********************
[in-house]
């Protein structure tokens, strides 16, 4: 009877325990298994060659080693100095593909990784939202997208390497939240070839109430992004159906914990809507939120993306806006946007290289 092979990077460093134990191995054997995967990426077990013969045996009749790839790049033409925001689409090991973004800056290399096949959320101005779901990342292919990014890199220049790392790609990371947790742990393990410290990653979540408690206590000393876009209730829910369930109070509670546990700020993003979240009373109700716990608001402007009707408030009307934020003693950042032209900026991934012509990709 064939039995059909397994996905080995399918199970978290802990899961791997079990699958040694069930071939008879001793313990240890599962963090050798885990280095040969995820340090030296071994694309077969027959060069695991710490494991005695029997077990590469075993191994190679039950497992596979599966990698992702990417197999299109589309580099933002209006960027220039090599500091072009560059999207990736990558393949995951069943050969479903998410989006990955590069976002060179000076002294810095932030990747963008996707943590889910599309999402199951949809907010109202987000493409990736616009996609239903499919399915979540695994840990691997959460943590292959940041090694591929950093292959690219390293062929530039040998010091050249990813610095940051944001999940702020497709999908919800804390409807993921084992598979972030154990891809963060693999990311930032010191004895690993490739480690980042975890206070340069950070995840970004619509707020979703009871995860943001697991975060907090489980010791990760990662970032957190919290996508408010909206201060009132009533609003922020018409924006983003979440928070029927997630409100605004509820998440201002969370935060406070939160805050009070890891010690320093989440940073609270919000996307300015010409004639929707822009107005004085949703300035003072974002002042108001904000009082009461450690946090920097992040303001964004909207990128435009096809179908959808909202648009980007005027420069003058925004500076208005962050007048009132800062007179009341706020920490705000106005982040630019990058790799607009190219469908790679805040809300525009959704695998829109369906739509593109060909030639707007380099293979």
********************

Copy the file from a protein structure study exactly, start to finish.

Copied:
[in-house]
């Protein structure tokens, strides 16, 4: 009877325990298994060659080693100095593909990784939202997208390497939240070839109430992004159906914990809507939120993306806006946007290289 092979990077460093134990191995054997995967990426077990013969045996009749790839790049033409925001689409090991973004800056290399096949959320101005779901990342292919990014890199220049790392790609990371947790742990393990410290990653979540408690206590000393876009209730829910369930109070509670546990700020993003979240009373109700716990608001402007009707408030009307934020003693950042032209900026991934012509990709 064939039995059909397994996905080995399918199970978290802990899961791997079990699958040694069930071939008879001793313990240890599962963090050798885990280095040969995820340090030296071994694309077969027959060069695991710490494991005695029997077990590469075993191994190679039950497992596979599966990698992702990417197999299109589309580099933002209006960027220039090599500091072009560059999207990736990558393949995951069943050969479903998410989006990955590069976002060179000076002294810095932030990747963008996707943590889910599309999402199951949809907010109202987000493409990736616009996609239903499919399915979540695994840990691997959460943590292959940041090694591929950093292959690219390293062929530039040998010091050249990813610095940051944001999940702020497709999908919800804390409807993921084992598979972030154990891809963060693999990311930032010191004895690993490739480690980042975890206070340069950070995840970004619509707020979703009871995860943001697991975060907090489980010791990760990662970032957190919290996508408010909206201060009132009533609003922020018409924006983003979440928070029927997630409100605004509820998440201002969370935060406070939160805050009070890891010690320093989440940073609270919000996307300015010409004639929707822009107005004085949703300035003072974002002042108001904000009082009461450690946090920097992040303001964004909207990128435009096809179908959808909202648009980007005027420069003058925004500076208005962050007048009132800062007179009341706020920490705000106005982040630019990058790799607009190219469908790679805040809300525009959704695998829109369906739509593109060909030639707007380099293979």